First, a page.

This article are relevant to you if you are a dentist, or a dental specialist, who operates their own practice or is practicing as an associate. KCPA is committed to helping you increase the efficiency of your accounting and tax affairs, saving you time and money.
Incorporating your practice is the first step in reducing your taxes and increasing the cash flow available to you personally, and to your practice for expansion. The primary tax benefits of a professional corporation (PC) that can be accessed are, the small business deduction, and the deferral of income tax until amounts are paid out to the professional.
There is a significant advantage of incorporating your practice depending upon your circumstances:
A tax deferral opportunity presents itself from the fact that a PC is treated as any other small business corporation carrying on active business in Canada – it will pay income tax in Alberta at the rate of 11% (2019 rate) on its first $500,000 of active business income. The highest personal marginal tax rate in Alberta is 48% and that applies to income in excess of $314,928 (as of 2019). That is a difference of 37 percent. This means for every dollar of taxable income you earn and leave in the corporation, there is a tax deferral of $0.37, assuming you are in the 48% tax bracket. To put it simply, if you can leave $100,000 taxable income in the corporation each year (and not draw it out for lifestyle or other purposes), you can realize a yearly tax deferral of $37,000.
See how a professional corporation can result in an annual tax deferral of over $35,000 for a dentist.
Dr. Natalie Gillis (the real name has been changed for confidentiality purposes) and I were discussing her accounting and tax matters at her clinic. Dr. Gillis is a dentist, and recently started her own practice. She is married, and recently became a mother to an adorable baby girl. Although Dr. Gillis is a new practice owner with a very busy personal life, she remains focused and committed to achieving her goals. “I really need to have a better understanding of my finances”, she said to me. “When I started practicing, I was told to incorporate right away, but I don’t completely understand the concept or how it relates to long-term planning”. This is where KCPA was able to offer some meaningful guidance to help Dr. Gillis understand her tax situation and its benefits over the long-term.
Dr. Gillis was aware of professional corporations, but had not been informed on how effective they could be at reducing her tax bill and creating future tax planning opportunities. It is important to note that tax planning is a process that not only provides cash flow benefits in the present, but continues into the future. A professional corporation is the vehicle for those future tax benefits. Whether you are an associate or have your own practice, incorporation can provide tax advantages at any stage of your career; as long as you do not require all the income you earn to meet your lifestyle.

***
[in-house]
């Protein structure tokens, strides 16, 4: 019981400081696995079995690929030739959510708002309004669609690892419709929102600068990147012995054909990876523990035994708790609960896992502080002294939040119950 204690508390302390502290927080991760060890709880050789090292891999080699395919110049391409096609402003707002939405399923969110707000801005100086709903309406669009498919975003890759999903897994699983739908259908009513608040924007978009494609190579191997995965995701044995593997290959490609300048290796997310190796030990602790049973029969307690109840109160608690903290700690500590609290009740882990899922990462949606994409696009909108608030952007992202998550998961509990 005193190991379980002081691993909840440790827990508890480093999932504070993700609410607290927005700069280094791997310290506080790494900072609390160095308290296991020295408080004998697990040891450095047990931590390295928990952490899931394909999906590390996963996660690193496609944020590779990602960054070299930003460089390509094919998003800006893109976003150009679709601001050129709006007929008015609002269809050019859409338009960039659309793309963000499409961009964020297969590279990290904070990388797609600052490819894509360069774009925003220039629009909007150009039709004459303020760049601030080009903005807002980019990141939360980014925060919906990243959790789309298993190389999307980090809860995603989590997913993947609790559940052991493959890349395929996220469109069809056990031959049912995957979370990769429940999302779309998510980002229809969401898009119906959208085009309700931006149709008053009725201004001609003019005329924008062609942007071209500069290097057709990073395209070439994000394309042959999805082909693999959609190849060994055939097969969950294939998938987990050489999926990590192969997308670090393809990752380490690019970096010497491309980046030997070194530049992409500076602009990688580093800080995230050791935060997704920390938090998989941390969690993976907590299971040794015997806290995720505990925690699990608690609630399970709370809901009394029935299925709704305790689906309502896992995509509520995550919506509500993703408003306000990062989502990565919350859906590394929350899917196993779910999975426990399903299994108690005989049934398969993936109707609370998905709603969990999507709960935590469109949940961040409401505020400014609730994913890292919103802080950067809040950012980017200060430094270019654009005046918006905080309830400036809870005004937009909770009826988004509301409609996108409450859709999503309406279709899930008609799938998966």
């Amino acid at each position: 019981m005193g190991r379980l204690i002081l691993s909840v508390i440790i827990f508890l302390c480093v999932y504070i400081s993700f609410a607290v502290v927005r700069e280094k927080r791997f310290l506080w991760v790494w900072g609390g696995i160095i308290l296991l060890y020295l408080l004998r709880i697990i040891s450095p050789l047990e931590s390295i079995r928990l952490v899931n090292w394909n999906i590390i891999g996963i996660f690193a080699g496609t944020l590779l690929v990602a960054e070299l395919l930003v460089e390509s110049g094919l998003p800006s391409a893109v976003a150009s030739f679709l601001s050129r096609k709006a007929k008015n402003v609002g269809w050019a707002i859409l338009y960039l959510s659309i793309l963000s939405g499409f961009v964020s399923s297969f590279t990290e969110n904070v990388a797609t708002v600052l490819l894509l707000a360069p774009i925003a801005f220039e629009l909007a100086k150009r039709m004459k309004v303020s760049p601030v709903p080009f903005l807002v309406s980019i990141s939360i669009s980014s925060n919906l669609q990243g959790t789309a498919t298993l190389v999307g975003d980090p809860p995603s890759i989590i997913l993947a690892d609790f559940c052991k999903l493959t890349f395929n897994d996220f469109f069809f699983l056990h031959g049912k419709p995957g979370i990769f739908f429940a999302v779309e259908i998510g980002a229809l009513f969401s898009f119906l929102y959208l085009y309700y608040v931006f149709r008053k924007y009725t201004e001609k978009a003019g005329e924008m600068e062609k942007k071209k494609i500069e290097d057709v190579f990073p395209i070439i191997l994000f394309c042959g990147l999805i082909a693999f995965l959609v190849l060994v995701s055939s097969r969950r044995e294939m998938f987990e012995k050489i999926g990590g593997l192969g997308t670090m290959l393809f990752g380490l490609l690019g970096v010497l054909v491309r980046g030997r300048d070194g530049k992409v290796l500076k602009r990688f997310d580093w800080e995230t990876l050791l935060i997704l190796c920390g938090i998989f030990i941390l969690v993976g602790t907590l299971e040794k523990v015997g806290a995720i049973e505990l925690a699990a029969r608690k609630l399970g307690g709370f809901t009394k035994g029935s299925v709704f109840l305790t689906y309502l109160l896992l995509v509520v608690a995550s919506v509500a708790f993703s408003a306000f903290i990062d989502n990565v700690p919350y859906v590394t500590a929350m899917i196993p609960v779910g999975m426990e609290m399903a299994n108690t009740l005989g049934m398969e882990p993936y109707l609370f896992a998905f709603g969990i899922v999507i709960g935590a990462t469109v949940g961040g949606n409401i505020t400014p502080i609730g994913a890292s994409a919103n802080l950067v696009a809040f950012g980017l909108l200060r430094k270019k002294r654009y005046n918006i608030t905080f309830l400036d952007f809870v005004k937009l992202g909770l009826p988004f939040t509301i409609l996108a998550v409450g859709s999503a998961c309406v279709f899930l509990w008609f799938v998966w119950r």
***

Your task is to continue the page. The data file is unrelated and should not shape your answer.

In this case, Dr. Gillis did not require all of her professional income to meet her lifestyle needs. Therefore, she could immediately benefit from the tax deferral opportunity of keeping profits within the company. The top marginal tax rate for a person in Alberta is 48%, but profits within a professional corporation are taxed at the much lower rate of 11% (for taxable income under $500,000). The chart on the right illustrates how this strategy would work.
Tax Situation currently as a Sole Proprietorship
Tax Situation with a Professional Corporation
When we compare the situation of operating through a professional corporation versus a sole proprietorship, Dr. Natalie Gillis realizes the following benefits:
- Dr. Gillis would pay $100,000 in taxes (a) as a sole proprietor, whereas with a professional corporation she would have to pay only $63,950 (b+c), an annual benefit of approximately $36,050.
- How can this $36,050 tax deferral benefit Dr. Gillis’ future? Well, if this annual deferral is simply kept in the corporation as cash, in 20 years it will accumulate to $721,000. Dr. Gillis would able to generate $721,000 more for her retirement by simply incorporating.
- Alternatively, if the $36,050 tax deferral was to be invested annually for 20 years, assuming a 5% annual growth, and a 51% tax on investment income, it could grow to $916,000.
It is clear that incorporating delivers significant and meaningful results when used for practical purposes in your life. In summary, the cash flow benefits of Dr. Gillis incorporating are as follows:
Cash Flow Benefits of Incorporating
This option assumes the following: $36,050 of cash is kept in the professional corporation every year for 20 years without being invested.
This option assumes the following: $36,050 is invested every year (held by the professional corporation), for 20 years, at a 5% annual growth rate, and a 51% tax on investment income.
For an evaluation of your situation, please book a complimentary consultation.
This material is provided for general information only and is subject to change without notice. While every effort has been made to compile this information from reliable sources, no warranty can be made as to its accuracy or completeness. As it is impossible to include all situations, circumstances and exceptions in an article such as this, a further review should be done by a qualified professional within the context of your circumstances. KCPA, or any organization, or any individual involved in the preparation or distribution of this article accept no contractual, tortuous, or any other form of liability for its contents or for any consequences arising from its use.